Long-term outcomes of internet-based self-management support in adults with asthma: randomized controlled trial

J Med Internet Res. 2013 Sep 12;15(9):e188. doi: 10.2196/jmir.2640.


Background: Long-term asthma management falls short of the goals set by international guidelines. The Internet is proposed as an attractive medium to support guided self-management in asthma. Recently, in a multicenter, pragmatic randomized controlled parallel trial with a follow-up period of 1 year, patients were allocated Internet-based self-management (IBSM) support (Internet group [IG]) or usual care (UC) alone. IBSM support was automatically terminated after 12 months of follow-up. In this study, IBSM support has been demonstrated to improve asthma-related quality of life, asthma control, lung function, and the number of symptom-free days as compared to UC. IBSM support was based on known key components for effective self-management and included weekly asthma control monitoring and treatment advice, online and group education, and communication (both online and offline) with a respiratory nurse.

Objective: The objective of the study was to assess the long-term effects of providing patients 1 year of IBSM support as compared to UC alone.

Methods: Two hundred adults with physician-diagnosed asthma (3 or more months of inhaled corticosteroids prescribed in the past year) from 37 general practices and 1 academic outpatient department who previously participated were invited by letter for additional follow-up at 1.5 years after finishing the study. The Asthma Control Questionnaire (ACQ) and the Asthma Quality of Life Questionnaire (AQLQ) were completed by 107 participants (60 UC participants and 47 IG participants). A minimal clinical important difference in both questionnaires is 0.5 on a 7-point scale.

Results: At 30 months after baseline, a sustained and significant difference in terms of asthma-related quality of life of 0.29 (95% CI 0.01-0.57) and asthma control of -0.33 (95% CI -0.61 to -0.05) was found in favor of the IBSM group. No such differences were found for inhaled corticosteroid dosage or for lung function, measured as forced expiratory volume in 1 second.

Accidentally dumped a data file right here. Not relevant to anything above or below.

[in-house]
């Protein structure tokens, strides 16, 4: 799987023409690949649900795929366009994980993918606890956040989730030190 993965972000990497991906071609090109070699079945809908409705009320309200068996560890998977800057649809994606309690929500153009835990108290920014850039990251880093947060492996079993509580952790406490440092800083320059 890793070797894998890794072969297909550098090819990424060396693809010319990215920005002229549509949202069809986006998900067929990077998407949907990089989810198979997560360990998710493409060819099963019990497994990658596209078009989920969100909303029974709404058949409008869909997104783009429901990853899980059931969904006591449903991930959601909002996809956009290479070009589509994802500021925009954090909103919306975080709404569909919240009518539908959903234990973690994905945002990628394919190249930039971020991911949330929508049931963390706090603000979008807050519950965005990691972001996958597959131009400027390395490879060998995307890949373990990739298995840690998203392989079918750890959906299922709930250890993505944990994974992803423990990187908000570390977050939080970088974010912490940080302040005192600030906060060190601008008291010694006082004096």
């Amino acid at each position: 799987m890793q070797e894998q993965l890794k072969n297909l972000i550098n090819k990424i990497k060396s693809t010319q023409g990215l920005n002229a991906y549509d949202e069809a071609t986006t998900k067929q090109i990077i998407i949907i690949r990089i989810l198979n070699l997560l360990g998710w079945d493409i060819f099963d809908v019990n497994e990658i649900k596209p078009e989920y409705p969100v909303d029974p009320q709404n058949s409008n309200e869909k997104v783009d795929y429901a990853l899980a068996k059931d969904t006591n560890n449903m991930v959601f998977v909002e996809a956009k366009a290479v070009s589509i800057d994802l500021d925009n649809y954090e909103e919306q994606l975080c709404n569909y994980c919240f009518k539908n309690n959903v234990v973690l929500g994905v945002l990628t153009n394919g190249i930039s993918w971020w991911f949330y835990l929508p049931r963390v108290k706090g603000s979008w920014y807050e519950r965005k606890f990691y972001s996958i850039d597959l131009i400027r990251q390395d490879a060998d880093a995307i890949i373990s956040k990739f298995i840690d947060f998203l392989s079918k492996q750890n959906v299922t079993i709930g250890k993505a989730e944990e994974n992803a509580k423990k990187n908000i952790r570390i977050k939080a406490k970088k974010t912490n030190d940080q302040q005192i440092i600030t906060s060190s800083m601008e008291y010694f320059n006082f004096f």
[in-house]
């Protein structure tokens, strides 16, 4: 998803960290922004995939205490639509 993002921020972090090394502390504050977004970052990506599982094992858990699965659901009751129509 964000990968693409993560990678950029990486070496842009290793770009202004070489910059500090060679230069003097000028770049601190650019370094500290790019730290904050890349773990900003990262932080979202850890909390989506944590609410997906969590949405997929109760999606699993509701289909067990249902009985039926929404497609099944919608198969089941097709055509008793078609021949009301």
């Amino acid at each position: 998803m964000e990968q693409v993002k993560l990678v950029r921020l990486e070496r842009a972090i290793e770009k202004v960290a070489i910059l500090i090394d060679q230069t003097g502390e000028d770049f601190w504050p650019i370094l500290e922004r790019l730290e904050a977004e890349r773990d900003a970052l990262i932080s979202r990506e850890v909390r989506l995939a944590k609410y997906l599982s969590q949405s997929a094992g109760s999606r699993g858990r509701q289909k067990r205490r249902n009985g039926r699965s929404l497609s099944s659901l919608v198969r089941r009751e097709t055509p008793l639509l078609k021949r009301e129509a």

Conclusions: Improvements in asthma-related quality of life and asthma control were sustained in patients who received IBSM support for 1 year, even up to 1.5 years after terminating support. Future research should be focused on implementation of IBSM on a wider scale within routine asthma care.

Trial registration: International Standard Randomized Controlled Trial Number (ISRCTN): 79864465; http://www.controlled-trials.com/ISRCTN79864465 (Archived by WebCite at http://www.webcitation.org/6J4VHhPk4).

Keywords: Internet; asthma; eHealth; long-term; quality of life; self-management; telemedicine.

Publication types

  • Randomized Controlled Trial
  • Research Support, Non-U.S. Gov't

MeSH terms

  • Administration, Inhalation
  • Adrenal Cortex Hormones / administration & dosage
  • Adrenergic beta-2 Receptor Agonists / administration & dosage
  • Adult
  • Asthma / drug therapy*
  • Asthma / physiopathology
  • Female
  • Forced Expiratory Volume
  • Humans
  • Internet*
  • Male
  • Middle Aged
  • Quality of Life
  • Self Care / methods*
  • Surveys and Questionnaires
  • Telemedicine
  • Treatment Outcome


  • Adrenal Cortex Hormones
  • Adrenergic beta-2 Receptor Agonists

Associated data

  • ISRCTN/ISRCTN79864465